Microsoft Intune – New Updates in PowerShell Scripts

Microsoft Intune is one of those brilliant products that has helped to optimize IT infrastructure for many businesses. It’s a platform that can transform your business into a modern workplace. And its capabilities are almost without limit. If you want to upload PowerShell scripts in Intune, there is the Microsoft Intune management extension (IME) that you can use for that. This management extension can enhance Mobile Device Management (MDM) resulting in a simpler move to modern management. With all this done, you can then run these scripts on Windows 10 devices. PowerShell scripts are important in a lot of different use cases and this blog is going to take a look at what this technology can do.

What is PowerShell?

PowerShell is a scripting and automation platform belonging to Microsoft. It’s an amazing product that is both a scripting language as well as an interactive command environment that is built on the .NET framework. Released back in 2006, PowerShell was basically a replacement for Command Prompt as the default method for automation of batch processes and creation of customized system management tools. PowerShell can easily automate laborious admin tasks by combining commands known as cmdlets and creating scripts. Available in all Windows OS starting with Windows 2008R2, PowerShell plays a huge role in helping IT professionals configure systems.

Adopting modern management

Modern workplaces now have plenty of user and business-owned platforms allowing users to work from anywhere. With MDM services like Microsoft Intune, you can manage devices that are running Windows 10. The Windows 10 management client will communicate with Intune to run enterprise management tasks. Windows 10 MDM features will be supplemented by IME. With this in place, you can create PowerShell scripts to run on Windows 10 devices e.g, creating a PowerShell script that does advanced device configurations. Having done this, you can upload the script to Intune and assign the script to an Azure AD group. Then run the script. Moreover, you can monitor the run status of the script from start to finish.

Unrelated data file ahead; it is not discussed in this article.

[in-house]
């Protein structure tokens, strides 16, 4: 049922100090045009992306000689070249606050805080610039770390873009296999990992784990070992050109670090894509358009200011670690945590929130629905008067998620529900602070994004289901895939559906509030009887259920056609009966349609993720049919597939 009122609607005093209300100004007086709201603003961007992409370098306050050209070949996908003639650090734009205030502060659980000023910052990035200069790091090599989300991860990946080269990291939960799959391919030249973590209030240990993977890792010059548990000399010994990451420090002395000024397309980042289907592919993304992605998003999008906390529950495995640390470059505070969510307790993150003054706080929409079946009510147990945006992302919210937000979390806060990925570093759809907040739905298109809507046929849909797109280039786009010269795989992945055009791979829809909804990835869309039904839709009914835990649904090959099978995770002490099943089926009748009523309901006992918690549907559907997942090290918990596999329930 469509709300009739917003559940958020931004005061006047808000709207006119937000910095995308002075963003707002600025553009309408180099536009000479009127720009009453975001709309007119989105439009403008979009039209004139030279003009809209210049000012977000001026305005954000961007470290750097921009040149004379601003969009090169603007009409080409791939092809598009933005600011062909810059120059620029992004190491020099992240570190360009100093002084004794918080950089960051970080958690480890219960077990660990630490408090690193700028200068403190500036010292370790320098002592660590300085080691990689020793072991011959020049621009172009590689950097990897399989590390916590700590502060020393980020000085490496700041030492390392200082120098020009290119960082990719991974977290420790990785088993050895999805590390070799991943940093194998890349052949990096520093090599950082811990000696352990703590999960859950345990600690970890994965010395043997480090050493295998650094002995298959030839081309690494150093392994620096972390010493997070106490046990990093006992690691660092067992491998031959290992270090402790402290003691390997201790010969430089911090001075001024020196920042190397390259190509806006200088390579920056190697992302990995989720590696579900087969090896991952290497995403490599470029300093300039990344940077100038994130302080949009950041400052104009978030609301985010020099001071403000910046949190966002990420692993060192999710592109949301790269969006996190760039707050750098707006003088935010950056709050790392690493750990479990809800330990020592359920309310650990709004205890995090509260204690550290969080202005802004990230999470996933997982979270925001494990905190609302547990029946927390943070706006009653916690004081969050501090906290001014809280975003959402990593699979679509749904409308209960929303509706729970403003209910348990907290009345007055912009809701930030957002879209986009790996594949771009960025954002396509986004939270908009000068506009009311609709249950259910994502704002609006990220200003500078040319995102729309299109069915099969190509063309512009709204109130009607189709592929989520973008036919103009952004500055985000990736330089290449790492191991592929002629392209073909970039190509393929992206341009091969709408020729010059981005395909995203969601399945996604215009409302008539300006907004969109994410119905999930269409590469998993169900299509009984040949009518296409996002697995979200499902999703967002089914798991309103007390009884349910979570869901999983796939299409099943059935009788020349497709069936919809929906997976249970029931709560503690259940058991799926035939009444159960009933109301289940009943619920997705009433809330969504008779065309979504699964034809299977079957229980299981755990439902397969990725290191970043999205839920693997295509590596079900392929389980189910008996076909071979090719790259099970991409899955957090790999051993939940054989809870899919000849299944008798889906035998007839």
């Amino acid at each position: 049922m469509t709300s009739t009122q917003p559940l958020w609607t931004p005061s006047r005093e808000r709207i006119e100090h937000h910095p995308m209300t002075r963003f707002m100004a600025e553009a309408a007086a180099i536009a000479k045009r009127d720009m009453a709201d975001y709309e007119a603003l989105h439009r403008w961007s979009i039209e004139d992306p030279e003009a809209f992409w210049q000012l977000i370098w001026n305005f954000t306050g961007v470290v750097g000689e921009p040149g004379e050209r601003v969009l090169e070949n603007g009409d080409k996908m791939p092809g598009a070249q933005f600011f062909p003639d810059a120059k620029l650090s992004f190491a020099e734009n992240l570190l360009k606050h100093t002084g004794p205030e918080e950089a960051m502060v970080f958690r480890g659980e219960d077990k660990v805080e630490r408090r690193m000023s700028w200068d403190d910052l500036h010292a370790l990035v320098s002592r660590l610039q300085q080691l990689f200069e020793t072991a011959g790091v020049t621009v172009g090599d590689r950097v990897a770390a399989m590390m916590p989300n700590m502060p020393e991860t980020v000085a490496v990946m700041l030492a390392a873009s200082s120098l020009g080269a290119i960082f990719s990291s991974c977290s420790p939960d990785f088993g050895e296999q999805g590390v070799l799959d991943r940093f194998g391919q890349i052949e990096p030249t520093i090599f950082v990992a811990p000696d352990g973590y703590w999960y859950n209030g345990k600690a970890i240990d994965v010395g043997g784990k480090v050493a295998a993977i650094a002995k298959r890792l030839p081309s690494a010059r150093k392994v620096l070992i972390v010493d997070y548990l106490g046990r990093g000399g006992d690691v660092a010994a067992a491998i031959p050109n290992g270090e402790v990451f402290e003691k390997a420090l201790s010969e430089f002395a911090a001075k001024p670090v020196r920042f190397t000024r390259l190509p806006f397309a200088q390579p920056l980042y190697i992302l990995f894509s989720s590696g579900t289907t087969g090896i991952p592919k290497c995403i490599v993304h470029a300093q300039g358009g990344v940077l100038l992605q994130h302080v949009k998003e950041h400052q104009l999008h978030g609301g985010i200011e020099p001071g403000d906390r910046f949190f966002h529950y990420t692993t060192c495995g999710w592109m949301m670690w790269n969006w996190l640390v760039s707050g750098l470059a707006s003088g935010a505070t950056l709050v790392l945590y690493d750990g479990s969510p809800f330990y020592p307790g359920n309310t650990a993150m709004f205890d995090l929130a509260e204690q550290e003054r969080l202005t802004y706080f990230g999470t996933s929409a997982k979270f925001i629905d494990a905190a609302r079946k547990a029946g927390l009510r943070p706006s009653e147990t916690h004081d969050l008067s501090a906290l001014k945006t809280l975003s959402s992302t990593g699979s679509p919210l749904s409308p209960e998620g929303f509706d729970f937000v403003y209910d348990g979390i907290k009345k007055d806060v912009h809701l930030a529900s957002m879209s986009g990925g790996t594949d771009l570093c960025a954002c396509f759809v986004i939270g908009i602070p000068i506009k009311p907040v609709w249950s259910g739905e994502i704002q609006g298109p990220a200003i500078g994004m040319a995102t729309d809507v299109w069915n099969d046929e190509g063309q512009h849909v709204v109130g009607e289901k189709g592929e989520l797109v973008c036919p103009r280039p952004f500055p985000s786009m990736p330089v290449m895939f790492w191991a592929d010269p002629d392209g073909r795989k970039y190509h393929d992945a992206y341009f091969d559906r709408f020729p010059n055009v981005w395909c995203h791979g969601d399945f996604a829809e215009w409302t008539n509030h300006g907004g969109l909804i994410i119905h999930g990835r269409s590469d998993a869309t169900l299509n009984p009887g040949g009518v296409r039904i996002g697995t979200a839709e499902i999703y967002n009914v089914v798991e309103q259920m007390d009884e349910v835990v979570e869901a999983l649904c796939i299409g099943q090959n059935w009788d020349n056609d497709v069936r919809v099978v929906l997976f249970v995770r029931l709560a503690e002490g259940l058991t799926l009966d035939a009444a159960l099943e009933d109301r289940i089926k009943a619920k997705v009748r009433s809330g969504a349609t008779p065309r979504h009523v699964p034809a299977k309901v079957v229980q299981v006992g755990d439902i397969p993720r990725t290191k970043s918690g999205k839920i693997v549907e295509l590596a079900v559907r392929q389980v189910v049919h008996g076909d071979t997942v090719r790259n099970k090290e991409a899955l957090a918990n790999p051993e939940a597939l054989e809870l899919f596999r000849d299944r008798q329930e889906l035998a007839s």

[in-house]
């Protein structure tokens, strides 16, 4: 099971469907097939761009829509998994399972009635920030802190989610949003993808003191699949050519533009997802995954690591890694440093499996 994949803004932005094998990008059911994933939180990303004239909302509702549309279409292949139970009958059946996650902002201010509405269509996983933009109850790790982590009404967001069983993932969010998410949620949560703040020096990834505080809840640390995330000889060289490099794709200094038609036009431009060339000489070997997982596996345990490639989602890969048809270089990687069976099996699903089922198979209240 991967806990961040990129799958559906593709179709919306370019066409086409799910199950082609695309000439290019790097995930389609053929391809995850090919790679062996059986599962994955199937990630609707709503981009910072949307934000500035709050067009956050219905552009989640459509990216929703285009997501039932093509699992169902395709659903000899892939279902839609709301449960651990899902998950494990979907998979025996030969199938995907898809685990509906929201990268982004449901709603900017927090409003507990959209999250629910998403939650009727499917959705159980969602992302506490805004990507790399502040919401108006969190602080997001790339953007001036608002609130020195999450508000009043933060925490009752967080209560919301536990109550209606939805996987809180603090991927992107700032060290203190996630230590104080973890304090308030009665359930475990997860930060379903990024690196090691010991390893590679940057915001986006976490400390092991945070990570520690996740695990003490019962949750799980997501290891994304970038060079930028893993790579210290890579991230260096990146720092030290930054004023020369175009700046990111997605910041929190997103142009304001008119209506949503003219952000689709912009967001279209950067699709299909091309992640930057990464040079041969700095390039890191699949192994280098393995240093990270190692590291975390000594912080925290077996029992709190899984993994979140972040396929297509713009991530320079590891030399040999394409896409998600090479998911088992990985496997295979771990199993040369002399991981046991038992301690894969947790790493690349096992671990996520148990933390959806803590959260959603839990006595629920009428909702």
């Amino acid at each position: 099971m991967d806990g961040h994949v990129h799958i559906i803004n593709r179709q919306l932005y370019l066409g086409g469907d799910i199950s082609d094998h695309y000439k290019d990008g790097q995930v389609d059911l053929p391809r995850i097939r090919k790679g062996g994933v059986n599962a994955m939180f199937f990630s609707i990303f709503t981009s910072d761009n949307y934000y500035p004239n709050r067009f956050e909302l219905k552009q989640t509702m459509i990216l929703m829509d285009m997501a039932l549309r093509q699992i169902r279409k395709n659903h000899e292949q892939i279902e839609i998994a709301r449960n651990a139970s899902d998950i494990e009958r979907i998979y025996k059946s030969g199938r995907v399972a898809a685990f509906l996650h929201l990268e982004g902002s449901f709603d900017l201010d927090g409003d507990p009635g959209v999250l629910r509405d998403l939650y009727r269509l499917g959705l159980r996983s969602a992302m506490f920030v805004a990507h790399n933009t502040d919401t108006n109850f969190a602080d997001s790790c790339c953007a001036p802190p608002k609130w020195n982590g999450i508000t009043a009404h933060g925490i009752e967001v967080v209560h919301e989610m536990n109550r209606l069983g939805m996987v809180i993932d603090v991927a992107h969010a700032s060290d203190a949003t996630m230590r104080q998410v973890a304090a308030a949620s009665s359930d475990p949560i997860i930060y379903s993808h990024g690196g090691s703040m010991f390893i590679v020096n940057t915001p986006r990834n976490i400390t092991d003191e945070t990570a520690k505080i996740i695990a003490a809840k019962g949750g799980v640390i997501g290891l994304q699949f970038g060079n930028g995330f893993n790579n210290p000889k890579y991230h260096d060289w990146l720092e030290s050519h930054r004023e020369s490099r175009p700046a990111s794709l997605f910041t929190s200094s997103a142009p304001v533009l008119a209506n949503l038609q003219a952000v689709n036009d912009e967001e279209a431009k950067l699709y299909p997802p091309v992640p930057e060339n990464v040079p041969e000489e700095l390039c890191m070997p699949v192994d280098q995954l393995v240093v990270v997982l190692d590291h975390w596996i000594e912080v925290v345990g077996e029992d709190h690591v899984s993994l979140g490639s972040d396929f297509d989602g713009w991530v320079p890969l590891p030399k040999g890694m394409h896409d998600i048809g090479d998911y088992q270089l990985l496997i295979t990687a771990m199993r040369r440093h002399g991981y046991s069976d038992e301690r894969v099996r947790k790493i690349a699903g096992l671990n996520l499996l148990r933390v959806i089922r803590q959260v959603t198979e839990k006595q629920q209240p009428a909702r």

Latest updates from Microsoft

In November 2020, Microsoft announced the general availability of PowerShell 7.1 which is built on the foundation of PowerShell 7.0. The goal was to bring about improvements and fixes to the existing technology. Some of these features, updates, and breaking changes include:

  • PSReadLine 2.1.0, including Predictive IntelliSense
  • PowerShell 7.1 has been published to the Microsoft Store
  • Installer packages have been updated for new operating system versions with support for ARM64
  • 4 new experimental features and 2 experimental features promoted to mainstream
  • A number of breaking changes that improve usability

Using scripts in Intune

Before IME can automatically install when a PowerShell script or Win32 app is assigned to the user or device, a few prerequisites should be met:

  • Windows 10 version 1607 or later, Windows 10 version 1709 or later for devices enrolled using bulk auto-enrollment.
  • Devices joined to Azure AD including Hybrid Azure AD-joined which consists of devices that are joined to Azure AD, and are also joined to on-premises Active Directory (AD).
  • Devices enrolled in Intune namely devices enrolled in a group policy, devices that are manually enrolled in Intune, and co-managed devices that use both Configuration Manager and Intune.